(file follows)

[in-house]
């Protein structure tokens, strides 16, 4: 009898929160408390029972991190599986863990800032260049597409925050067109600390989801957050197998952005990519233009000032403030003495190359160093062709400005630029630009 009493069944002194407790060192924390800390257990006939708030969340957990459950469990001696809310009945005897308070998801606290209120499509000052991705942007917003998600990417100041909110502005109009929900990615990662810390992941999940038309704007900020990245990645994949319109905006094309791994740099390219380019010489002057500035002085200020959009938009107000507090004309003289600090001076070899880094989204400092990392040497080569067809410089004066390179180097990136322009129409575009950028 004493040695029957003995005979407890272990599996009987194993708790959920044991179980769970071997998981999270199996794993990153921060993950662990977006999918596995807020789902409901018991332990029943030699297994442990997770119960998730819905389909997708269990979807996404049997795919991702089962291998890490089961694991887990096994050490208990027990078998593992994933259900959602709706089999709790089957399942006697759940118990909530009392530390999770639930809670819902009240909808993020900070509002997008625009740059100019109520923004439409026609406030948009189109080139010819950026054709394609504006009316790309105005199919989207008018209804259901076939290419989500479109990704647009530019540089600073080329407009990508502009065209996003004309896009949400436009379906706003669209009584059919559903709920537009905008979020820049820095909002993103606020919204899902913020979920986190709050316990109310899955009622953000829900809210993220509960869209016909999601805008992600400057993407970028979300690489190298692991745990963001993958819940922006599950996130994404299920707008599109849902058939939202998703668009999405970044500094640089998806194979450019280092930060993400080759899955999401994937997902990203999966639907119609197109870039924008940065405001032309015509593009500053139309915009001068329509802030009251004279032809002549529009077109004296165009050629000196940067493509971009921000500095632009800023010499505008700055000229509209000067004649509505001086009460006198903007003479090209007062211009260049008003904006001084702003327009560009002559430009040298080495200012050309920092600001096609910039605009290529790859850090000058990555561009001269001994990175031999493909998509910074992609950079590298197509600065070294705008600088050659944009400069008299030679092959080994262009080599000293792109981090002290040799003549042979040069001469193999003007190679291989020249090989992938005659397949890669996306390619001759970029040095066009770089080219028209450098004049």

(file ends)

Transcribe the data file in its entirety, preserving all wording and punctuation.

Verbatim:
[in-house]
């Protein structure tokens, strides 16, 4: 009898929160408390029972991190599986863990800032260049597409925050067109600390989801957050197998952005990519233009000032403030003495190359160093062709400005630029630009 009493069944002194407790060192924390800390257990006939708030969340957990459950469990001696809310009945005897308070998801606290209120499509000052991705942007917003998600990417100041909110502005109009929900990615990662810390992941999940038309704007900020990245990645994949319109905006094309791994740099390219380019010489002057500035002085200020959009938009107000507090004309003289600090001076070899880094989204400092990392040497080569067809410089004066390179180097990136322009129409575009950028 004493040695029957003995005979407890272990599996009987194993708790959920044991179980769970071997998981999270199996794993990153921060993950662990977006999918596995807020789902409901018991332990029943030699297994442990997770119960998730819905389909997708269990979807996404049997795919991702089962291998890490089961694991887990096994050490208990027990078998593992994933259900959602709706089999709790089957399942006697759940118990909530009392530390999770639930809670819902009240909808993020900070509002997008625009740059100019109520923004439409026609406030948009189109080139010819950026054709394609504006009316790309105005199919989207008018209804259901076939290419989500479109990704647009530019540089600073080329407009990508502009065209996003004309896009949400436009379906706003669209009584059919559903709920537009905008979020820049820095909002993103606020919204899902913020979920986190709050316990109310899955009622953000829900809210993220509960869209016909999601805008992600400057993407970028979300690489190298692991745990963001993958819940922006599950996130994404299920707008599109849902058939939202998703668009999405970044500094640089998806194979450019280092930060993400080759899955999401994937997902990203999966639907119609197109870039924008940065405001032309015509593009500053139309915009001068329509802030009251004279032809002549529009077109004296165009050629000196940067493509971009921000500095632009800023010499505008700055000229509209000067004649509505001086009460006198903007003479090209007062211009260049008003904006001084702003327009560009002559430009040298080495200012050309920092600001096609910039605009290529790859850090000058990555561009001269001994990175031999493909998509910074992609950079590298197509600065070294705008600088050659944009400069008299030679092959080994262009080599000293792109981090002290040799003549042979040069001469193999003007190679291989020249090989992938005659397949890669996306390619001759970029040095066009770089080219028209450098004049």